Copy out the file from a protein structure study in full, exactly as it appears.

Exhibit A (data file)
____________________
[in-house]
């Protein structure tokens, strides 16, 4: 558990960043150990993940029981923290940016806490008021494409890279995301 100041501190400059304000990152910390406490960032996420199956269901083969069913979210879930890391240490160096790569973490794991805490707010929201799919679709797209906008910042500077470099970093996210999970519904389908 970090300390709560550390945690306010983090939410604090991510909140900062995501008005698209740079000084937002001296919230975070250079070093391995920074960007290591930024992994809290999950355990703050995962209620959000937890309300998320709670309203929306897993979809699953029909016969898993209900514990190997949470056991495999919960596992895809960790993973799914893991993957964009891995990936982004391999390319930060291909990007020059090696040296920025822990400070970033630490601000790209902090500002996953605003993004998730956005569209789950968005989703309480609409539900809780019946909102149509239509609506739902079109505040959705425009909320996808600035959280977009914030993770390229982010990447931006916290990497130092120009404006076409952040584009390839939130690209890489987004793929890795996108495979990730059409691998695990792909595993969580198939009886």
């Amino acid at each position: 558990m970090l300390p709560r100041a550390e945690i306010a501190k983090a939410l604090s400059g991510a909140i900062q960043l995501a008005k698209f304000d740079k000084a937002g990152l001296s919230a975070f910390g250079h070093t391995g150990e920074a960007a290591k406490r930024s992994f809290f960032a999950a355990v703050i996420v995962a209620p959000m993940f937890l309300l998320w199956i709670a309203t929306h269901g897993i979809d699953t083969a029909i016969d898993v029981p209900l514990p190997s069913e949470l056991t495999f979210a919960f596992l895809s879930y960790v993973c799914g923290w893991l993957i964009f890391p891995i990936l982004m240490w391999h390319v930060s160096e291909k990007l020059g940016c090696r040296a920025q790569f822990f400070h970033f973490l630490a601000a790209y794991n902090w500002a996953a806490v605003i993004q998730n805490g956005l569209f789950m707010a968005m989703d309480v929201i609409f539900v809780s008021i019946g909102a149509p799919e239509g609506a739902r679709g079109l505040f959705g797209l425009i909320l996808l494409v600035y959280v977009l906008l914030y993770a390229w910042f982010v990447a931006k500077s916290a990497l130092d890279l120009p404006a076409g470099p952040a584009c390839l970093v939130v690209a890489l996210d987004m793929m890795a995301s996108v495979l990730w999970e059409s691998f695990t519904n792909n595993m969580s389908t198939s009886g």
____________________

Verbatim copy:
[in-house]
């Protein structure tokens, strides 16, 4: 558990960043150990993940029981923290940016806490008021494409890279995301 100041501190400059304000990152910390406490960032996420199956269901083969069913979210879930890391240490160096790569973490794991805490707010929201799919679709797209906008910042500077470099970093996210999970519904389908 970090300390709560550390945690306010983090939410604090991510909140900062995501008005698209740079000084937002001296919230975070250079070093391995920074960007290591930024992994809290999950355990703050995962209620959000937890309300998320709670309203929306897993979809699953029909016969898993209900514990190997949470056991495999919960596992895809960790993973799914893991993957964009891995990936982004391999390319930060291909990007020059090696040296920025822990400070970033630490601000790209902090500002996953605003993004998730956005569209789950968005989703309480609409539900809780019946909102149509239509609506739902079109505040959705425009909320996808600035959280977009914030993770390229982010990447931006916290990497130092120009404006076409952040584009390839939130690209890489987004793929890795996108495979990730059409691998695990792909595993969580198939009886």
């Amino acid at each position: 558990m970090l300390p709560r100041a550390e945690i306010a501190k983090a939410l604090s400059g991510a909140i900062q960043l995501a008005k698209f304000d740079k000084a937002g990152l001296s919230a975070f910390g250079h070093t391995g150990e920074a960007a290591k406490r930024s992994f809290f960032a999950a355990v703050i996420v995962a209620p959000m993940f937890l309300l998320w199956i709670a309203t929306h269901g897993i979809d699953t083969a029909i016969d898993v029981p209900l514990p190997s069913e949470l056991t495999f979210a919960f596992l895809s879930y960790v993973c799914g923290w893991l993957i964009f890391p891995i990936l982004m240490w391999h390319v930060s160096e291909k990007l020059g940016c090696r040296a920025q790569f822990f400070h970033f973490l630490a601000a790209y794991n902090w500002a996953a806490v605003i993004q998730n805490g956005l569209f789950m707010a968005m989703d309480v929201i609409f539900v809780s008021i019946g909102a149509p799919e239509g609506a739902r679709g079109l505040f959705g797209l425009i909320l996808l494409v600035y959280v977009l906008l914030y993770a390229w910042f982010v990447a931006k500077s916290a990497l130092d890279l120009p404006a076409g470099p952040a584009c390839l970093v939130v690209a890489l996210d987004m793929m890795a995301s996108v495979l990730w999970e059409s691998f695990t519904n792909n595993m969580s389908t198939s009886g």